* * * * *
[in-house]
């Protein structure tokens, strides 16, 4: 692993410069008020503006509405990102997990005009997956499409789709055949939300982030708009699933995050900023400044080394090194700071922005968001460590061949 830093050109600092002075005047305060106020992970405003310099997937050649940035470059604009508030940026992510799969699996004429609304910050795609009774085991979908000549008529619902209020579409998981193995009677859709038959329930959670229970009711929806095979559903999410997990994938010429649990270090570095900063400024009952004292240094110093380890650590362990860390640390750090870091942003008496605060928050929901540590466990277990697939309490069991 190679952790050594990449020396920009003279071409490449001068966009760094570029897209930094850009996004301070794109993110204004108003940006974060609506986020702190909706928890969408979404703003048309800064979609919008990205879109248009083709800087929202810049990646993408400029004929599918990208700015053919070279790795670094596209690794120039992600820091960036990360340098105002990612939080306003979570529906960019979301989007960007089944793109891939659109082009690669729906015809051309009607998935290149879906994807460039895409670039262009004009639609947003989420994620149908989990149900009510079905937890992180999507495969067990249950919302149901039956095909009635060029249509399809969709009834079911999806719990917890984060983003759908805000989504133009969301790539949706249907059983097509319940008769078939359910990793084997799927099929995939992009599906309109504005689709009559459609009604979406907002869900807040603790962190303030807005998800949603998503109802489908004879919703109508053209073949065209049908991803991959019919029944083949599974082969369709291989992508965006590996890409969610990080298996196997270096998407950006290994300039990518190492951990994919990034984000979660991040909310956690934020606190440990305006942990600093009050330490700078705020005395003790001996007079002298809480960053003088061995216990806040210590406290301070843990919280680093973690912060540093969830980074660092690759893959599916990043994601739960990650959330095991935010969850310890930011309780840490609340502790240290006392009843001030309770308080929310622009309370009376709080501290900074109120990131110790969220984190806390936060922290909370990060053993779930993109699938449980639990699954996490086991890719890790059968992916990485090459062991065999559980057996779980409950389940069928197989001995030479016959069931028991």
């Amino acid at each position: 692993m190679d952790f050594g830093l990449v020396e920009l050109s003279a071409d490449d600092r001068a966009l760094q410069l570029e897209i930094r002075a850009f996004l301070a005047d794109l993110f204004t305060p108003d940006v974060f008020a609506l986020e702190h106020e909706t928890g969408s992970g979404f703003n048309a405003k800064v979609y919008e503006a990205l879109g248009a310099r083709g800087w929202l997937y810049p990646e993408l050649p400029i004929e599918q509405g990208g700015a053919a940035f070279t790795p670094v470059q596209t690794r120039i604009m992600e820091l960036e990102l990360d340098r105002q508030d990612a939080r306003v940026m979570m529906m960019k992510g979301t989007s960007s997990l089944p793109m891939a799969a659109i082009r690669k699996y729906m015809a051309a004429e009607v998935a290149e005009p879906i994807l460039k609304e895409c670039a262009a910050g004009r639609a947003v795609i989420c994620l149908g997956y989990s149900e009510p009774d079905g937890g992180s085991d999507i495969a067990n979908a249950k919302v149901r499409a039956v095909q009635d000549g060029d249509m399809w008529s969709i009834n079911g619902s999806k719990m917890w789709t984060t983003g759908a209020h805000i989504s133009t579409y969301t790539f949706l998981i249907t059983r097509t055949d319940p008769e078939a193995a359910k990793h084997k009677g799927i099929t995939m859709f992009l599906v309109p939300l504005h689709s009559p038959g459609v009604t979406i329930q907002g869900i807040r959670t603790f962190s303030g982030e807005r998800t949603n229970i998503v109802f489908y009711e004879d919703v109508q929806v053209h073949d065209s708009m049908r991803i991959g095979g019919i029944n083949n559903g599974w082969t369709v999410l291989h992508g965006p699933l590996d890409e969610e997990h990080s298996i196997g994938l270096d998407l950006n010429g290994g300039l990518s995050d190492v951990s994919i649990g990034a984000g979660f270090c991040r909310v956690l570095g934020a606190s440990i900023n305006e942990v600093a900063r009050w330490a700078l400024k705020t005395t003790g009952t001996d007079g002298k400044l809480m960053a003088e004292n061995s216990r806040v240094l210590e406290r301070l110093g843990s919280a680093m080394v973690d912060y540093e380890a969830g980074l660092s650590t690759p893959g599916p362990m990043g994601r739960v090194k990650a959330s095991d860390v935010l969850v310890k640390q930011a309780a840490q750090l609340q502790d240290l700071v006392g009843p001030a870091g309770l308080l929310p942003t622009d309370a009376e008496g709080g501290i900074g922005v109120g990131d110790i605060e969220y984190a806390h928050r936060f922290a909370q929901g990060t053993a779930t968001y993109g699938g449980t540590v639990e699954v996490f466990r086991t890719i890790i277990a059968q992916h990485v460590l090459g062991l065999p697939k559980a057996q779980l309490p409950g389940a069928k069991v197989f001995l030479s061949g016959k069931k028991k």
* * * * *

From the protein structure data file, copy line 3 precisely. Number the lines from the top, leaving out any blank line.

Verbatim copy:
């Amino acid at each position: 692993m190679d952790f050594g830093l990449v020396e920009l050109s003279a071409d490449d600092r001068a966009l760094q410069l570029e897209i930094r002075a850009f996004l301070a005047d794109l993110f204004t305060p108003d940006v974060f008020a609506l986020e702190h106020e909706t928890g969408s992970g979404f703003n048309a405003k800064v979609y919008e503006a990205l879109g248009a310099r083709g800087w929202l997937y810049p990646e993408l050649p400029i004929e599918q509405g990208g700015a053919a940035f070279t790795p670094v470059q596209t690794r120039i604009m992600e820091l960036e990102l990360d340098r105002q508030d990612a939080r306003v940026m979570m529906m960019k992510g979301t989007s960007s997990l089944p793109m891939a799969a659109i082009r690669k699996y729906m015809a051309a004429e009607v998935a290149e005009p879906i994807l460039k609304e895409c670039a262009a910050g004009r639609a947003v795609i989420c994620l149908g997956y989990s149900e009510p009774d079905g937890g992180s085991d999507i495969a067990n979908a249950k919302v149901r499409a039956v095909q009635d000549g060029d249509m399809w008529s969709i009834n079911g619902s999806k719990m917890w789709t984060t983003g759908a209020h805000i989504s133009t579409y969301t790539f949706l998981i249907t059983r097509t055949d319940p008769e078939a193995a359910k990793h084997k009677g799927i099929t995939m859709f992009l599906v309109p939300l504005h689709s009559p038959g459609v009604t979406i329930q907002g869900i807040r959670t603790f962190s303030g982030e807005r998800t949603n229970i998503v109802f489908y009711e004879d919703v109508q929806v053209h073949d065209s708009m049908r991803i991959g095979g019919i029944n083949n559903g599974w082969t369709v999410l291989h992508g965006p699933l590996d890409e969610e997990h990080s298996i196997g994938l270096d998407l950006n010429g290994g300039l990518s995050d190492v951990s994919i649990g990034a984000g979660f270090c991040r909310v956690l570095g934020a606190s440990i900023n305006e942990v600093a900063r009050w330490a700078l400024k705020t005395t003790g009952t001996d007079g002298k400044l809480m960053a003088e004292n061995s216990r806040v240094l210590e406290r301070l110093g843990s919280a680093m080394v973690d912060y540093e380890a969830g980074l660092s650590t690759p893959g599916p362990m990043g994601r739960v090194k990650a959330s095991d860390v935010l969850v310890k640390q930011a309780a840490q750090l609340q502790d240290l700071v006392g009843p001030a870091g309770l308080l929310p942003t622009d309370a009376e008496g709080g501290i900074g922005v109120g990131d110790i605060e969220y984190a806390h928050r936060f922290a909370q929901g990060t053993a779930t968001y993109g699938g449980t540590v639990e699954v996490f466990r086991t890719i890790i277990a059968q992916h990485v460590l090459g062991l065999p697939k559980a057996q779980l309490p409950g389940a069928k069991v197989f001995l030479s061949g016959k069931k028991k």